Handily located near St Paul’s, a rare new-build restaurant (Norman Foster) offering surprising good Italian food on a number of levels.
e weren’t frankly expecting much from this new City Italian – an offshoot of a fashionable Chelsea restaurant whose main virtue we’ve always thought to be its nicely-located al fresco tables.
First impressions, however, are certainly impressive. It’s still a bit of a shock to see a new-build restaurant in the heart of London, and this one – just off Cheapside – is a noble affair too (Milord Foster). On three floors, it has – homage à Chelsea – a nice terrace, and also a view of an intriguing water feature.
Even though it’s a new build, the configuration of the building is far from perfect: food arrives via dumb waiters, as seen in clapped-out ’70s restaurants everywhere. If you're trying to provide City dining on three floors, though, one can appreciate that three kitchens might seem a little extravagant.
We certainly felt extravagant, for once, as we pressed on through the banking plebeians clustering around the rather nice tables outside and on the ground floor, on up to fine-dine at the very top of the building. Walk up, though? Oh no, this is an energy-guzzling building where you have to use the lift, as the staircase is, we were told, not fit for use for anything other than emergencies. Is that the architect‘s fault or the finishing? We’ve noted before how bizarrely poorly thought-out Foster’s restaurants can seem to be when it comes to inter-storey travel.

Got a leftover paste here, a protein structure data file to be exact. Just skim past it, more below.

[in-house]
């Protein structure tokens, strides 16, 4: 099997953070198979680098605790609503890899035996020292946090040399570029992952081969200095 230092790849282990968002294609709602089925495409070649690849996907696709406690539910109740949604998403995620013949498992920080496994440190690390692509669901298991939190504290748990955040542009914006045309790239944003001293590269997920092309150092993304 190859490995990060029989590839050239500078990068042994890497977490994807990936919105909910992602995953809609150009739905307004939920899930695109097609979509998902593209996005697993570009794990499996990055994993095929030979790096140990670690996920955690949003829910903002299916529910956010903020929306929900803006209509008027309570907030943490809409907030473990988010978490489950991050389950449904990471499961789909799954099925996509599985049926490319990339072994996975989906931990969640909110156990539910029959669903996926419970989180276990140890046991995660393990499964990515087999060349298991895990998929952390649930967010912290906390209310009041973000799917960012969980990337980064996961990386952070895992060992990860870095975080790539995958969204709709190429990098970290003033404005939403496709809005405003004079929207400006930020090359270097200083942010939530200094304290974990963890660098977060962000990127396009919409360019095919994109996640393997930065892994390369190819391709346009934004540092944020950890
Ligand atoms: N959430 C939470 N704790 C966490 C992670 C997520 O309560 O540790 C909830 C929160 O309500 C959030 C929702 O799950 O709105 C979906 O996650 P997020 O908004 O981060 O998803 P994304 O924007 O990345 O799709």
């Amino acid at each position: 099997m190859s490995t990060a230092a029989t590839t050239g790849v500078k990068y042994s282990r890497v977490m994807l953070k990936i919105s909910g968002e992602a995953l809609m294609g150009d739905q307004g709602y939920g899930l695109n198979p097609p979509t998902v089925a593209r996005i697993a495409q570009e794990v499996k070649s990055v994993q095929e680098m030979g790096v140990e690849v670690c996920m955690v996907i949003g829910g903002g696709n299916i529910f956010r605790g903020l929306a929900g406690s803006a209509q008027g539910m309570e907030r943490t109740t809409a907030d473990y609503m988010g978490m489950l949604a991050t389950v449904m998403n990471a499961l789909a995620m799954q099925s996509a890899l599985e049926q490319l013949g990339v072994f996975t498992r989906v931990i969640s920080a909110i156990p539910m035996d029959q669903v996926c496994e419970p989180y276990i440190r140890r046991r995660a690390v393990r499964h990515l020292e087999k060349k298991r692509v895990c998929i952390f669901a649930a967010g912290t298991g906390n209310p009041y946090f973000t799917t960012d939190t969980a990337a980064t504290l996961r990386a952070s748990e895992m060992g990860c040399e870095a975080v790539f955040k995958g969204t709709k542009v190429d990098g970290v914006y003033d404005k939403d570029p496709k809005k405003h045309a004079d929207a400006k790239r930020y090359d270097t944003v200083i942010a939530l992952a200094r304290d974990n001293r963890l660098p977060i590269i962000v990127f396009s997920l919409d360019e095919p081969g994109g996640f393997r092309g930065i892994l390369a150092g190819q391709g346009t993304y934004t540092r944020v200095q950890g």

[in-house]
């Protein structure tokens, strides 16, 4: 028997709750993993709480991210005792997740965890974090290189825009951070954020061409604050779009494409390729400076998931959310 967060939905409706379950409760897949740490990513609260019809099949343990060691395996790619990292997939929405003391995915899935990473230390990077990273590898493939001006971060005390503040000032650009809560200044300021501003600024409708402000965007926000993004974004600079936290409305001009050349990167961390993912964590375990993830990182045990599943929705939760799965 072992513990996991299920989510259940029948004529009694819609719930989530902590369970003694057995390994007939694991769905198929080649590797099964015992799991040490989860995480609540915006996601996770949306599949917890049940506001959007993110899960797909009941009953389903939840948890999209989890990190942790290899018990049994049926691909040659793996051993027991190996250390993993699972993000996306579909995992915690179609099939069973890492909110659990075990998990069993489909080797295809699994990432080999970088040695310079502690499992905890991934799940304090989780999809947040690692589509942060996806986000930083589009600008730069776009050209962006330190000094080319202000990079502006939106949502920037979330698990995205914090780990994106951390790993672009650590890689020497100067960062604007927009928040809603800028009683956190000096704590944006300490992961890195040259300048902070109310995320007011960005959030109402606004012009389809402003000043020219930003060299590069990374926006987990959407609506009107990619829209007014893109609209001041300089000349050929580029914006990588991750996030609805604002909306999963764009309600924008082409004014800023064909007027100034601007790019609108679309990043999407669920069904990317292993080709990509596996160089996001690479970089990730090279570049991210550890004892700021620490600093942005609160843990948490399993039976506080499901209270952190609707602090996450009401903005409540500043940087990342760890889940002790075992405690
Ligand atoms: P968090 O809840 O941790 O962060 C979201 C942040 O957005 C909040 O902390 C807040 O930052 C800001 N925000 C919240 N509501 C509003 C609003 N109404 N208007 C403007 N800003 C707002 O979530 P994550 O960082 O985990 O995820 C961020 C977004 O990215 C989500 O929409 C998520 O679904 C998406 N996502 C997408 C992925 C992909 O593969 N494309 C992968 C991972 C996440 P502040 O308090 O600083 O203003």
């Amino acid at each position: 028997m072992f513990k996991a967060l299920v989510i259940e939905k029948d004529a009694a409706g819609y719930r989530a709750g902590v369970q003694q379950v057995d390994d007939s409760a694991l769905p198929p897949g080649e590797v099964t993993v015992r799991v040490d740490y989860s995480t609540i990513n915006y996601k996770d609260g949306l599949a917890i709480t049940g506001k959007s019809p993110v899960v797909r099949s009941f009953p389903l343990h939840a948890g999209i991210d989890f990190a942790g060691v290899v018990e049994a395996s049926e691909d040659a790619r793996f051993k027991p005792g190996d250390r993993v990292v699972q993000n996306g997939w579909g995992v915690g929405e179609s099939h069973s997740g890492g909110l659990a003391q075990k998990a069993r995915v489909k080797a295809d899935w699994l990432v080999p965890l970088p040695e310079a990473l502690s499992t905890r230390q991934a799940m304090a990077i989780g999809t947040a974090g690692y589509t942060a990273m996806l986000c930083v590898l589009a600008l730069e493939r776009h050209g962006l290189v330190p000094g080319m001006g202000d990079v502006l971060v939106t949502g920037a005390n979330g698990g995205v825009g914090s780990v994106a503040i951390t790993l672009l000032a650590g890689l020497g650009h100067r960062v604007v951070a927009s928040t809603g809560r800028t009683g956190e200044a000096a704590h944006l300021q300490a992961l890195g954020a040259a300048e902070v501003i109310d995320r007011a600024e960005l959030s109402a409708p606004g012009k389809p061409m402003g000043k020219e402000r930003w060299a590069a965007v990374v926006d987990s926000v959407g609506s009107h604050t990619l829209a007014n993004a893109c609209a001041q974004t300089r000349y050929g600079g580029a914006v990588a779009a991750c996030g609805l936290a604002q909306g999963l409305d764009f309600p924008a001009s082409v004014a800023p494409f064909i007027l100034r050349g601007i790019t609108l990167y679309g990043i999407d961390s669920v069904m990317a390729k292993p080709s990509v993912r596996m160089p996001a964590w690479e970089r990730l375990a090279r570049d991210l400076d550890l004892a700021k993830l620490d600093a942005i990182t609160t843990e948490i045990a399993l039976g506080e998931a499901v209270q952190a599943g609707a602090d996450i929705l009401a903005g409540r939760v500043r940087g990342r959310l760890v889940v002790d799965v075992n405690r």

Up on the top floor, the feeling is unfinished, as if in a light and bright post-industrial space. The ducting is visible. The walls are painted, but just concrete. You can argue that this seems rather odd: why have a swanky new building and not finish it? In some senses, however, it is clearly sensible. It keeps costs down, makes fewer environmental demands, and allows the food to outshine the décor.
Perhaps it was the undemanding setting, but we were actually surprised by how good the food was. In a three course meal for one, only the bread (focaccia) tended to humdrum. Everything else – crab, pollock, cheesecake – was attractively presented and rendered to a very high standard, and the coffee was good too. It’s become fashionable in some critical circles to snipe at pollock – “you can see why it’s sustainable”, ho ho – but our bit of fish was as good as any we’ve had this year.
Adopting, as ever, the brace position for the arrival of a City bill, we were pleasantly surprised when the reckoning (including a glass of wine) came to £45. For decent cooking at those sorts of prices, in the heart of the Square Mile, we think we’re prepared to forego the wallpaper.